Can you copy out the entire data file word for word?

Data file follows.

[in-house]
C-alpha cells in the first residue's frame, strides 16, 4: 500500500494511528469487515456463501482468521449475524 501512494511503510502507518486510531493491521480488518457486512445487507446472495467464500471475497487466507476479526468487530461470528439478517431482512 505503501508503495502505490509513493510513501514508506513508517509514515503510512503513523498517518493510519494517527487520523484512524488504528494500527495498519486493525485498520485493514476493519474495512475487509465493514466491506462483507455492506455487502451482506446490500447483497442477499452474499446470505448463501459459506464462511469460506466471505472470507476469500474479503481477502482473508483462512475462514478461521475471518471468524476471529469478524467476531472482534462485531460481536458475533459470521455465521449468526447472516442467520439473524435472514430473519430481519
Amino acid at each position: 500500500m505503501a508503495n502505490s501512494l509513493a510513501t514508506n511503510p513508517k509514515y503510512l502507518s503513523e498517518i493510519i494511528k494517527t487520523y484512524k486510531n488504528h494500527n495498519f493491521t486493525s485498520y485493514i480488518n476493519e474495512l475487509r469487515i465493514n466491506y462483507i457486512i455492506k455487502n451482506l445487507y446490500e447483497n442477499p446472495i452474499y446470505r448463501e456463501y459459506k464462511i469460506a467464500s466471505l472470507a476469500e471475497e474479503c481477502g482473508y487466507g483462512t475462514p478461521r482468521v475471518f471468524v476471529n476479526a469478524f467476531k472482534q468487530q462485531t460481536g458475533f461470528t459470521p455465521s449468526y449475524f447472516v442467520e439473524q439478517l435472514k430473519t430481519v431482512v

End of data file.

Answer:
[in-house]
C-alpha cells in the first residue's frame, strides 16, 4: 500500500494511528469487515456463501482468521449475524 501512494511503510502507518486510531493491521480488518457486512445487507446472495467464500471475497487466507476479526468487530461470528439478517431482512 505503501508503495502505490509513493510513501514508506513508517509514515503510512503513523498517518493510519494517527487520523484512524488504528494500527495498519486493525485498520485493514476493519474495512475487509465493514466491506462483507455492506455487502451482506446490500447483497442477499452474499446470505448463501459459506464462511469460506466471505472470507476469500474479503481477502482473508483462512475462514478461521475471518471468524476471529469478524467476531472482534462485531460481536458475533459470521455465521449468526447472516442467520439473524435472514430473519430481519
Amino acid at each position: 500500500m505503501a508503495n502505490s501512494l509513493a510513501t514508506n511503510p513508517k509514515y503510512l502507518s503513523e498517518i493510519i494511528k494517527t487520523y484512524k486510531n488504528h494500527n495498519f493491521t486493525s485498520y485493514i480488518n476493519e474495512l475487509r469487515i465493514n466491506y462483507i457486512i455492506k455487502n451482506l445487507y446490500e447483497n442477499p446472495i452474499y446470505r448463501e456463501y459459506k464462511i469460506a467464500s466471505l472470507a476469500e471475497e474479503c481477502g482473508y487466507g483462512t475462514p478461521r482468521v475471518f471468524v476471529n476479526a469478524f467476531k472482534q468487530q462485531t460481536g458475533f461470528t459470521p455465521s449468526y449475524f447472516v442467520e439473524q439478517l435472514k430473519t430481519v431482512v